A Canberra woman who will be left homeless and destitute after caring for her elderly mother for three years says the Australian aged care system is broken.
Stirling-resident Heather Daniels, 50, said she moved in to her mother's house as a full-time carer in 2011 after the 76-year-old was told she needed regular kidney dialysis.
After a three years of care, her mother's condition has deteriorated and she is set to be moved into a nursing home leaving Ms Daniels without a home or a job.
"I don't have an income, except for my carer's pension which is $123 a fortnight plus the dole and because Mum hasn't been able to go to the bank I pay for all her medical stuff as well," she said.
Ms Daniels said their apartment would have to be sold, to pay for her mother's move, leaving her without a home.
"It's scary – I don't sleep at night," she said.
"I've got no support and I haven't got any friends here so it's really frightening. I don't know where I'll go and now I don't know what I'll do."
Ms Daniels said she had been given no choice but to look after her mother as private carers were too expensive.
Some cost up to $900 for 24 hours and the federal government would only offer 16 hours per week of nursing care.
"It [16 hours] isn't enough, you can't leave Mum on her own at night," she said.
"Why are you doing this if you don't want people to go into nursing homes?
"That's what geriatricians are saying, people should only be going into nursing homes when they're about to fall off the planet."
Ms Daniels said a small nursing home room could cost more than $500,000 and she was "scared shitless" of growing old in Australia.
"Unfortunately in our generation families don't support each other, we're all independent and the government needs to acknowledge that," she said.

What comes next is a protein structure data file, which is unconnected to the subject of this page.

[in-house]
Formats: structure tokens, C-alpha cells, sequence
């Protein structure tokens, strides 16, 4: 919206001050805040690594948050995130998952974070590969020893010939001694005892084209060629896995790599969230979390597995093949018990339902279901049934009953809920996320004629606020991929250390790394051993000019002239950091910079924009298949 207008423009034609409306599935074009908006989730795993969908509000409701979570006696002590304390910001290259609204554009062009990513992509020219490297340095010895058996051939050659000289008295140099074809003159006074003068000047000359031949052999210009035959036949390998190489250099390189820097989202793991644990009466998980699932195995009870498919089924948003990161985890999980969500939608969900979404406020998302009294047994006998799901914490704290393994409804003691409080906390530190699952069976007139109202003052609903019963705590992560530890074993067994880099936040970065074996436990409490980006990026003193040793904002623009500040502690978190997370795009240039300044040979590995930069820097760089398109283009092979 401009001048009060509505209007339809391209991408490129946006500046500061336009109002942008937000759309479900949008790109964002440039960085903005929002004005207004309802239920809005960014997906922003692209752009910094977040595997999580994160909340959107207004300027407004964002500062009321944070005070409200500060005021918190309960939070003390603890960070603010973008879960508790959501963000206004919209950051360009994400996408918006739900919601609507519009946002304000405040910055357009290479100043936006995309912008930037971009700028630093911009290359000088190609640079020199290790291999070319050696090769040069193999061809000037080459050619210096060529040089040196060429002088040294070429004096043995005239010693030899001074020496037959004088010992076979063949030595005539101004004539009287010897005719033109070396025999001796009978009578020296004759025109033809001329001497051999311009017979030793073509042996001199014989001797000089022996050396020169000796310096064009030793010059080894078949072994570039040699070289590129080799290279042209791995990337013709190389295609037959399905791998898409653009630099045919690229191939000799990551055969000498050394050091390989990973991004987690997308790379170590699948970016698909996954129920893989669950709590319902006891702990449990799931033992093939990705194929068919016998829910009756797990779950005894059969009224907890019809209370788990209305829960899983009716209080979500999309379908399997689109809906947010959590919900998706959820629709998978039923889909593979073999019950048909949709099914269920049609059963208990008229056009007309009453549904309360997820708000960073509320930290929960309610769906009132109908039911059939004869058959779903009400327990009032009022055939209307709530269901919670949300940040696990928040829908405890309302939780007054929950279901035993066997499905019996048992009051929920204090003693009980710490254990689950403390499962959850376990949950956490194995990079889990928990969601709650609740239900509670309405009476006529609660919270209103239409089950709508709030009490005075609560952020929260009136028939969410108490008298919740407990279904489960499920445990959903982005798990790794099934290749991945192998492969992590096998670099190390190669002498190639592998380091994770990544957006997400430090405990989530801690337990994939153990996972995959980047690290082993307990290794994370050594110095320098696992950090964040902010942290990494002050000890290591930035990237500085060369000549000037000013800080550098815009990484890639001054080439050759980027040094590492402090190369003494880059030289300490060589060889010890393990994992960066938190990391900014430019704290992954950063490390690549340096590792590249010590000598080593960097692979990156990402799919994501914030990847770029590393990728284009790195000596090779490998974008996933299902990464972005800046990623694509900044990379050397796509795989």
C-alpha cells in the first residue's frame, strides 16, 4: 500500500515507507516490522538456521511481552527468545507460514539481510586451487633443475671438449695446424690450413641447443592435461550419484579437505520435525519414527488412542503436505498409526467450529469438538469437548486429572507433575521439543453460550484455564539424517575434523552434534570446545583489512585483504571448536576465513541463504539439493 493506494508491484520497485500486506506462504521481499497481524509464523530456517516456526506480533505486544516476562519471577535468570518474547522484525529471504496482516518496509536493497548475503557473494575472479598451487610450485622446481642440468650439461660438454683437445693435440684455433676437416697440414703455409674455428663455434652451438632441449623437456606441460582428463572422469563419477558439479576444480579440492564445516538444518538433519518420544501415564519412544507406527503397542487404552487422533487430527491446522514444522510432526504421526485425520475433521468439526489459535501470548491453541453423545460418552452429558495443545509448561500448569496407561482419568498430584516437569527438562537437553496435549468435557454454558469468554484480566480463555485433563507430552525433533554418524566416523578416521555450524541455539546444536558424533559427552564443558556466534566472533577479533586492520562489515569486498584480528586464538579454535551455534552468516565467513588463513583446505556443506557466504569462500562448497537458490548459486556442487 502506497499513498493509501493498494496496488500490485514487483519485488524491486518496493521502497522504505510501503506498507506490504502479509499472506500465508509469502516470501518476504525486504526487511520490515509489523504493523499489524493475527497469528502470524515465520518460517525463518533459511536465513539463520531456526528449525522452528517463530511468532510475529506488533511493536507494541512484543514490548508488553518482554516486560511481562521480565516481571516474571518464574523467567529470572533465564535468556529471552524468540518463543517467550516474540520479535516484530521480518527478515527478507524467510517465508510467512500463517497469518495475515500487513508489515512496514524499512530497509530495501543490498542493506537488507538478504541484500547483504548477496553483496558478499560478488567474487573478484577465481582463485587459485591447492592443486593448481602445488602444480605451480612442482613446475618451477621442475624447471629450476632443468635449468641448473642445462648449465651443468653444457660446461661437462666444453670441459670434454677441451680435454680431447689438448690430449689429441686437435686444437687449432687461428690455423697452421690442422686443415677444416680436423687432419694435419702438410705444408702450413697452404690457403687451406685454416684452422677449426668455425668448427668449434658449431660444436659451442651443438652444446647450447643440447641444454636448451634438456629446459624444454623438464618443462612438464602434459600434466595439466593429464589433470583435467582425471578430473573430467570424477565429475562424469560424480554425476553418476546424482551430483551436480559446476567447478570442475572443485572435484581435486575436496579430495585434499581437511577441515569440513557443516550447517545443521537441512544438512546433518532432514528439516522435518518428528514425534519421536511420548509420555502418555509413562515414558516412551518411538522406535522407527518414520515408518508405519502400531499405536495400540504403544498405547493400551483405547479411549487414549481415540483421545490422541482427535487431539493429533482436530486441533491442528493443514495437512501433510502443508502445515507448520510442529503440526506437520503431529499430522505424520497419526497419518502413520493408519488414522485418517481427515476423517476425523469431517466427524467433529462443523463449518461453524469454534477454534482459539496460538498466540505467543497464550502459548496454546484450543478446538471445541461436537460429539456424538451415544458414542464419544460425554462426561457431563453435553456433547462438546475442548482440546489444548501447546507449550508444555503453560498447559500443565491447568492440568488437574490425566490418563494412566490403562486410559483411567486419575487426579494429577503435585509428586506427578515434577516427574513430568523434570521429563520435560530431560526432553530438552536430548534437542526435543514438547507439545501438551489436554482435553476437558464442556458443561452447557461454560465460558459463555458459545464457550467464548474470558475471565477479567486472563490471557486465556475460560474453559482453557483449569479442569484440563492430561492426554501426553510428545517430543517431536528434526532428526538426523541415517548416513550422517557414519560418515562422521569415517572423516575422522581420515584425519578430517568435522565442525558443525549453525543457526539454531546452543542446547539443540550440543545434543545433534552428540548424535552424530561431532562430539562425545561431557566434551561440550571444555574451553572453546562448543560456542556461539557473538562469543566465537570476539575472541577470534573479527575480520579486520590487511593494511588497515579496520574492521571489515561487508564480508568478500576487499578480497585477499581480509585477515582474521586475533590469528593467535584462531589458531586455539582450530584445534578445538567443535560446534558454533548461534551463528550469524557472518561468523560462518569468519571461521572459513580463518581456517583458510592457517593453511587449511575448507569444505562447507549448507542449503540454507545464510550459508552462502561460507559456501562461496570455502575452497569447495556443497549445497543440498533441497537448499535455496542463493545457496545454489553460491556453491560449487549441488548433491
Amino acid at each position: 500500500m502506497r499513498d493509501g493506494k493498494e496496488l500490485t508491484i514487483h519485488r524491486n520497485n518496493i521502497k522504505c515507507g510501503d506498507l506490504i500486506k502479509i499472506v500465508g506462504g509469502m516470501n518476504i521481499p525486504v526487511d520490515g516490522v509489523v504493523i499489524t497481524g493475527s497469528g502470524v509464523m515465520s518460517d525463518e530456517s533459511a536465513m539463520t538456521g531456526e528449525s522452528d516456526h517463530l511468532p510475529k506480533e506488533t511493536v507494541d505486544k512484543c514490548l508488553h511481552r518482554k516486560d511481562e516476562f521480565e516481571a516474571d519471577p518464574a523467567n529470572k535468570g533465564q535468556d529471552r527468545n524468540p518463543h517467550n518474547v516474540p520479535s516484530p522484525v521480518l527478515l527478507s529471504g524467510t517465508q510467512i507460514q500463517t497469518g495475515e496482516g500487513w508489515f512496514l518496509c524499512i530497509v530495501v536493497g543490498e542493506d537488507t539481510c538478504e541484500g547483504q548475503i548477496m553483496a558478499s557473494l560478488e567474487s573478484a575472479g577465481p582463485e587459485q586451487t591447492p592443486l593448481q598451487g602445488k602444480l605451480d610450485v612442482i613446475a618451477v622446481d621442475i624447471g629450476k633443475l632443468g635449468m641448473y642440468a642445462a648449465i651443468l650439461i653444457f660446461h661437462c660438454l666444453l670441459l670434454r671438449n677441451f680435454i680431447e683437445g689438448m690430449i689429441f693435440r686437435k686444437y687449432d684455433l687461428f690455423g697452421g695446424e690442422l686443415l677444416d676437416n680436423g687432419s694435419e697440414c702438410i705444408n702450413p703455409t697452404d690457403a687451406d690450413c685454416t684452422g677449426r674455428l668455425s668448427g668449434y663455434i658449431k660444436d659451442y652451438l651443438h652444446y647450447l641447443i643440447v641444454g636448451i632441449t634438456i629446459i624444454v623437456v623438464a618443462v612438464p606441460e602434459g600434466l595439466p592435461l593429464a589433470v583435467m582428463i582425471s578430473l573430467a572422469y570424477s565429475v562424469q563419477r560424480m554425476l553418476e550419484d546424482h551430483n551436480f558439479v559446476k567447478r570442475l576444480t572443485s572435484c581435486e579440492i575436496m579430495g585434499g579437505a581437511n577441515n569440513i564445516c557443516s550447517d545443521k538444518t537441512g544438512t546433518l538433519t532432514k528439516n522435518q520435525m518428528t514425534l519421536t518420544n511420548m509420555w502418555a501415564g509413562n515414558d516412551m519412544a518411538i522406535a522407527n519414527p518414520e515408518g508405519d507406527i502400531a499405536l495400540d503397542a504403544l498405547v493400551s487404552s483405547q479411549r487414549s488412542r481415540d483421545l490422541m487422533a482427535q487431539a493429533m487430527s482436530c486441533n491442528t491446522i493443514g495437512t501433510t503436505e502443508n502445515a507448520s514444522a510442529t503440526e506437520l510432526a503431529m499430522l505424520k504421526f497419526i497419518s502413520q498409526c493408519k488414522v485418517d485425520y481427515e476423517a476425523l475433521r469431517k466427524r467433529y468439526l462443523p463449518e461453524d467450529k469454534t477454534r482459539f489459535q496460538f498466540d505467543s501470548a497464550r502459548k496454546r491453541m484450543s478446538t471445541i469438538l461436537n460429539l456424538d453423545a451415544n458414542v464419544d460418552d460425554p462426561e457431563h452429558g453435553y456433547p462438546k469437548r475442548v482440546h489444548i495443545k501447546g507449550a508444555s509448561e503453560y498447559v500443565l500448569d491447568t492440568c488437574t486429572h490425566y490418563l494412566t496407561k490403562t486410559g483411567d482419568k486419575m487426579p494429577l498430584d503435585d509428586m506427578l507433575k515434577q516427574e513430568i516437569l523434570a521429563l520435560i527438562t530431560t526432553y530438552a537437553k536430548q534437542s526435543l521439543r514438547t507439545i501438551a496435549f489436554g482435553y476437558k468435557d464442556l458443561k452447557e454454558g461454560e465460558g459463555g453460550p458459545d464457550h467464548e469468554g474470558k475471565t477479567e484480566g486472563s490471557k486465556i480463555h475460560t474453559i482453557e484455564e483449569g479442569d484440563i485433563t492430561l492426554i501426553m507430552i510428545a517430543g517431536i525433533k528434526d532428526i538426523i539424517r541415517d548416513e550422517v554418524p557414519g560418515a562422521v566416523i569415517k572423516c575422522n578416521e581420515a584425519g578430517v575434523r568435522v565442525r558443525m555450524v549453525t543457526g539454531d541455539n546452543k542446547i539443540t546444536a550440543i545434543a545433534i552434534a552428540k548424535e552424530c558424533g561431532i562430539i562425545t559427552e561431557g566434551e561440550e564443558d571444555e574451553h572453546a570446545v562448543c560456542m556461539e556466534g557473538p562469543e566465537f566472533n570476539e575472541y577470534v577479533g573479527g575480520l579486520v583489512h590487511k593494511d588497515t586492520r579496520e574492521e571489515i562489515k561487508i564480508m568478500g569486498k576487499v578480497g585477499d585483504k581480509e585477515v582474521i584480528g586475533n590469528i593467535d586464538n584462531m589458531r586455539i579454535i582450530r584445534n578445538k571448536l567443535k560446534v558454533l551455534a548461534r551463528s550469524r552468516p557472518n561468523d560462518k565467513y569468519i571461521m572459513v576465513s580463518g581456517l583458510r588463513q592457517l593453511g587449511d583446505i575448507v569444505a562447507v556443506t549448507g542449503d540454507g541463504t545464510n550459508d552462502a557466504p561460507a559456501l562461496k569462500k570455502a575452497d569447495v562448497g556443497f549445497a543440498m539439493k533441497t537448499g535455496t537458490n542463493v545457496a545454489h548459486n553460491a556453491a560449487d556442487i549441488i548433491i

"We still have to look after our elderly... what will happen to us?"
Council of the Aging housing options advisor Luke Coniston said the government needed to up its game and support carers and older people in the ACT.
"The difficulty in the ACT region is often that people are simply not informed about what services exist that they are entitled to access that would help them," he said.
A spokeswoman for Social Services Minister Scott Morrison said there were about 860,000 carers nationwide who claimed income support from the government, costing taxpayers $8 billion.
"The higher the level of these payments, the fewer the carers the system will be able to support sustainably in the future," she said.
A spokeswoman for assistant social services minister Mitch Fifield said the government had increased the number of packages to help older Australians stay at home longer.
"If someone is dissatisfied with the home care provider's advice about the availability of the type of care under the package, they could discuss this directly with the home care provider as a first step," she said.